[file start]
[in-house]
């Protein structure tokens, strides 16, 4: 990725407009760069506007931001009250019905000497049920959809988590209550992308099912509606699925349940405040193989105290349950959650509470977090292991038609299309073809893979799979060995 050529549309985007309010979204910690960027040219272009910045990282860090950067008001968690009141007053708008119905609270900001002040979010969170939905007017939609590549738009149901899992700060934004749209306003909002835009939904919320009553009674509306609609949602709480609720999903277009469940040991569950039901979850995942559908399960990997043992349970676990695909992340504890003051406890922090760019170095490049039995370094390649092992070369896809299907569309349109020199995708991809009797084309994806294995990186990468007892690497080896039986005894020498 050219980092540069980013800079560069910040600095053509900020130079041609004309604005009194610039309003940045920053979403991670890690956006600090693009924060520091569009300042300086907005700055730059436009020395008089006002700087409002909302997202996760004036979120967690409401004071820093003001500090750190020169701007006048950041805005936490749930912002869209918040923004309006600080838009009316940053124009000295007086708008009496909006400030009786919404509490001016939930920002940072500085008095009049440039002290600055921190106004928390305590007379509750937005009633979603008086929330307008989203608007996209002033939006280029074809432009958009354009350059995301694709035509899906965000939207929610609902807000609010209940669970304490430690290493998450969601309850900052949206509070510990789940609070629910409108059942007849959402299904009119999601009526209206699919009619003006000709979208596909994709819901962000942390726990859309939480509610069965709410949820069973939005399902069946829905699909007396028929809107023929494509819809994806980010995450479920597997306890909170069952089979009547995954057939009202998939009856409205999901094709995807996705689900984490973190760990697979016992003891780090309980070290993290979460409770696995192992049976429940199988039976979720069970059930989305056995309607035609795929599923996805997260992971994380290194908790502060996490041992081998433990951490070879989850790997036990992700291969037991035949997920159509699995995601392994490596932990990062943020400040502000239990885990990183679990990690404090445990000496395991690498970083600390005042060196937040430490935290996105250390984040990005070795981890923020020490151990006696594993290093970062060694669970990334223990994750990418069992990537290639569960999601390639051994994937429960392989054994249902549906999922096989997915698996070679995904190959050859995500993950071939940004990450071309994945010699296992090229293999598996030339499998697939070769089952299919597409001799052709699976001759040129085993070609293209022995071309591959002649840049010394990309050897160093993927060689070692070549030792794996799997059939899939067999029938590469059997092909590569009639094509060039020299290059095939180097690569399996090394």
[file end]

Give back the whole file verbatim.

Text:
[in-house]
């Protein structure tokens, strides 16, 4: 990725407009760069506007931001009250019905000497049920959809988590209550992308099912509606699925349940405040193989105290349950959650509470977090292991038609299309073809893979799979060995 050529549309985007309010979204910690960027040219272009910045990282860090950067008001968690009141007053708008119905609270900001002040979010969170939905007017939609590549738009149901899992700060934004749209306003909002835009939904919320009553009674509306609609949602709480609720999903277009469940040991569950039901979850995942559908399960990997043992349970676990695909992340504890003051406890922090760019170095490049039995370094390649092992070369896809299907569309349109020199995708991809009797084309994806294995990186990468007892690497080896039986005894020498 050219980092540069980013800079560069910040600095053509900020130079041609004309604005009194610039309003940045920053979403991670890690956006600090693009924060520091569009300042300086907005700055730059436009020395008089006002700087409002909302997202996760004036979120967690409401004071820093003001500090750190020169701007006048950041805005936490749930912002869209918040923004309006600080838009009316940053124009000295007086708008009496909006400030009786919404509490001016939930920002940072500085008095009049440039002290600055921190106004928390305590007379509750937005009633979603008086929330307008989203608007996209002033939006280029074809432009958009354009350059995301694709035509899906965000939207929610609902807000609010209940669970304490430690290493998450969601309850900052949206509070510990789940609070629910409108059942007849959402299904009119999601009526209206699919009619003006000709979208596909994709819901962000942390726990859309939480509610069965709410949820069973939005399902069946829905699909007396028929809107023929494509819809994806980010995450479920597997306890909170069952089979009547995954057939009202998939009856409205999901094709995807996705689900984490973190760990697979016992003891780090309980070290993290979460409770696995192992049976429940199988039976979720069970059930989305056995309607035609795929599923996805997260992971994380290194908790502060996490041992081998433990951490070879989850790997036990992700291969037991035949997920159509699995995601392994490596932990990062943020400040502000239990885990990183679990990690404090445990000496395991690498970083600390005042060196937040430490935290996105250390984040990005070795981890923020020490151990006696594993290093970062060694669970990334223990994750990418069992990537290639569960999601390639051994994937429960392989054994249902549906999922096989997915698996070679995904190959050859995500993950071939940004990450071309994945010699296992090229293999598996030339499998697939070769089952299919597409001799052709699976001759040129085993070609293209022995071309591959002649840049010394990309050897160093993927060689070692070549030792794996799997059939899939067999029938590469059997092909590569009639094509060039020299290059095939180097690569399996090394």